What’s your strategy for your dental lab?
Dentists and labs sell the same thing for the most part
Dental offices and dental laboratories, for the most part, all sell the same thing. The difference is price, quality, materials, and experience/education of dentists and technicians.
A dental laboratory has limited types of denture teeth, porcelains, alloys, and acrylics to create its products or brand, just as a dental office must find the right blend of customer service, patient services, and in-office systems to create its brand and patient experience. Developing a strategy to differentiate your business is about finding the right blend.
The strategic planning process can be broken down into six steps:
· Mission and vision
· Goal setting
· SWOT analysis
· Strategic formulation
· Evaluation (Rezvani et al, 2011)
Following these six steps will help you to develop a winning strategy.
Mission and vision statements are clear, concise, inspiration phrases that provide direction for the laboratory and its employees (Mindtools, 2013). Your mission and vision statement will guide you during decision-making. Each decision should align with your mission and bring you a step closer to your vision.
Even though they’re grouped together, they serve a different purpose. Mission statements define the purpose of the business, while vision statements provide the values and beliefs of the business, how it will perform its mission, and what the business will look like if it reaches its long-term goals (Mindtools, 2013; Inc., 2013). After creating a mission and vision statement, share it with your employees and customers. This will encourage you and your employees to live up to the statements.
Use the SMART principle of goal setting — Specific, Measurable, Attainable, Realistic, and Time-bound.
When establishing each goal, keep the mission and vision statements in mind to ensure continuity. Create short- and long-term goals during the goal setting process, and remember that achieving each short-term goal will add up to the long-term goal.
The next step in the process is to perform a SWOT analysis. SWOT stands for Strengths, Weaknesses, Opportunities, and Threats. This will identify strengths and weaknesses of the business, and the environmental opportunities and threats. This analysis can be done by only the owner or by the entire team. After identifying the strengths and weaknesses of the business, use that information to exploit or defend against the environmental opportunities and threats.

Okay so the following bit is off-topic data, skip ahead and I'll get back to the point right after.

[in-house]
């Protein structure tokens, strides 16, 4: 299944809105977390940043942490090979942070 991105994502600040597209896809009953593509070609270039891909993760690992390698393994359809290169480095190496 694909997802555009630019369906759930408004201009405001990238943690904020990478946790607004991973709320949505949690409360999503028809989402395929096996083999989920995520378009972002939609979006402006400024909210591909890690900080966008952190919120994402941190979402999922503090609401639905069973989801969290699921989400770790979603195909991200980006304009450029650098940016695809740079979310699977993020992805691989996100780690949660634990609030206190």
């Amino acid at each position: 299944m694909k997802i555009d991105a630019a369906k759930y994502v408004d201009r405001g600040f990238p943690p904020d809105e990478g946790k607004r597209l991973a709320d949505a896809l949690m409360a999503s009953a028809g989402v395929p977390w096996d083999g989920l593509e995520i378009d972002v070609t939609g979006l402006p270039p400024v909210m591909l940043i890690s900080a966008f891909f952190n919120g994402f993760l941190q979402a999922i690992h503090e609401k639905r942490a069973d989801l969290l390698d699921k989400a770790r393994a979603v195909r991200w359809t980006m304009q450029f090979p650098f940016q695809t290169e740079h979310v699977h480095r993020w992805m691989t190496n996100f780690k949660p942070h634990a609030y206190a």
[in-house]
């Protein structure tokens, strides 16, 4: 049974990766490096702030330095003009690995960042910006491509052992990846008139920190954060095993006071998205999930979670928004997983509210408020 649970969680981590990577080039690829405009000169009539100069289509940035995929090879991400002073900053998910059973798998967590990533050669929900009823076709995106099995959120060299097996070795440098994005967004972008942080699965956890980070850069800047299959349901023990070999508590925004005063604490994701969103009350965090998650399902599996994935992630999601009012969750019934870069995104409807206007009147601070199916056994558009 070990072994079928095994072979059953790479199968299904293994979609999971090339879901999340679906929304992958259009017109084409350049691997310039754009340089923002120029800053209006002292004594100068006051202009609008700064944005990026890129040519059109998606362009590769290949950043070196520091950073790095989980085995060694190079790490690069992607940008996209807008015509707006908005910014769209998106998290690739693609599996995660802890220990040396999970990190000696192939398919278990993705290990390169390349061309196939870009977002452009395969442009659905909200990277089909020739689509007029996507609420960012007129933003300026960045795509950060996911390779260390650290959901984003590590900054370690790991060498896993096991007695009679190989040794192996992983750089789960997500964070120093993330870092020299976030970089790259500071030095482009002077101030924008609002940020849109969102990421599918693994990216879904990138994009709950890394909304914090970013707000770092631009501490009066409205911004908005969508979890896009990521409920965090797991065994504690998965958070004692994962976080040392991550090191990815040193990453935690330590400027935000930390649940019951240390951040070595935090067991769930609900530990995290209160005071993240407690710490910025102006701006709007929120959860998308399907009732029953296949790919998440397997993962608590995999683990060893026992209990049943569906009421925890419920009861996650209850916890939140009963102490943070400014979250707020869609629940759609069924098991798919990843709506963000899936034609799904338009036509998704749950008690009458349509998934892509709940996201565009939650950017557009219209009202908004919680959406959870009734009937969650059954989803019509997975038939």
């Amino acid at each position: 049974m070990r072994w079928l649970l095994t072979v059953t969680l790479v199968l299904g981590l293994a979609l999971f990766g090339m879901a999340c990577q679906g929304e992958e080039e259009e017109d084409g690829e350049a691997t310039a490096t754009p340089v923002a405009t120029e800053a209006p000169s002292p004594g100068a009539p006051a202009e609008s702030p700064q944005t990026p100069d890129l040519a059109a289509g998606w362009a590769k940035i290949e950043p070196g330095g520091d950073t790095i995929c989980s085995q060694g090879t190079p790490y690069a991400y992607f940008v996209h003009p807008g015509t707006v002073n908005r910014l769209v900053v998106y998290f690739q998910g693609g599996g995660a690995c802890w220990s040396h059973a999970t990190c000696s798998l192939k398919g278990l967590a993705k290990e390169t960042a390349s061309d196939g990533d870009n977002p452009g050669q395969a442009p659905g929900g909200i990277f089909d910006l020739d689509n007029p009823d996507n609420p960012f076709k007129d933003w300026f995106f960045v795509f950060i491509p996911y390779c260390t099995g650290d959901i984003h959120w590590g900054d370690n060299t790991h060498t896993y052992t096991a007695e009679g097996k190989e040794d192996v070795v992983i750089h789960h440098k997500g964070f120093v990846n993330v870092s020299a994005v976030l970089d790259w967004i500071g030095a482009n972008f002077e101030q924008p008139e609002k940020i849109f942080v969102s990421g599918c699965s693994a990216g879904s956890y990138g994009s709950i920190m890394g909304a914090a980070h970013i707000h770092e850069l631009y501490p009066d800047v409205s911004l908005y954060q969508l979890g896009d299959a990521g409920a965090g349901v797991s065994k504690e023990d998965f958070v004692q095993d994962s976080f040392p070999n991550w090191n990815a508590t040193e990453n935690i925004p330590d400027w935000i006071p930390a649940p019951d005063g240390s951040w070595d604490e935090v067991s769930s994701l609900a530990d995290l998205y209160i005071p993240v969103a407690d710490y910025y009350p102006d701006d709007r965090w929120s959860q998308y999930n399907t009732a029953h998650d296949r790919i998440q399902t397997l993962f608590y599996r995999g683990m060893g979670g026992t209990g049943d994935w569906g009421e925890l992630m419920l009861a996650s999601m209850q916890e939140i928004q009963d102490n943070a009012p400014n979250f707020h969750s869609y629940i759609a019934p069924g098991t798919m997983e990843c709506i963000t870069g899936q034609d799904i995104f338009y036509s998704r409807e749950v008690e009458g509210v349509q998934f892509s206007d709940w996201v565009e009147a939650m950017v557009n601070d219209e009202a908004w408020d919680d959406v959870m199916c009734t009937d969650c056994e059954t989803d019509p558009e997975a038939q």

Once the direction of the business is known, what goals need to be achieved, and where the business stands, it is time to formulate a strategy. A well developed strategy will give the business a competitive advantage. Strategy formulation consists of three parts — defining position, trade-offs, and fit.
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A business can define its position in three ways — variety-based, needs-based, and access-based positioning (Porter, 1996).
· Variety-based – Focuses on the products and services offered instead of the customer segment. An example of this is a lab that provides only fixed restorations. It would only be able to satisfy the fixed need of dentists.
· Needs-based – Focuses on the customer segment by satisfying all of their needs. Targeted customer needs could be price conscious, full-service needs, or exemplary customer service and support. For example, a full-service lab has the ability to satisfy all of the fixed and removable needs of its dentist customers.
· Access-based – Focuses on targeting a customer segment that has the same needs as others, but the means of reaching them are different. There is usually a geographical separation between the business and the customer. Continuing the lab example, it would be able to reach out-of-town dentists using digital technology or shipping carriers.
Creating a successful and unique position will attract imitators. Trade-offs help protect against imitation and create sustainability. A trade-off means “more of one thing necessitates less of another.” For example, a dental office that wants to provide economical restorations to patients will pay less for the restorations, but will give up high-end esthetics.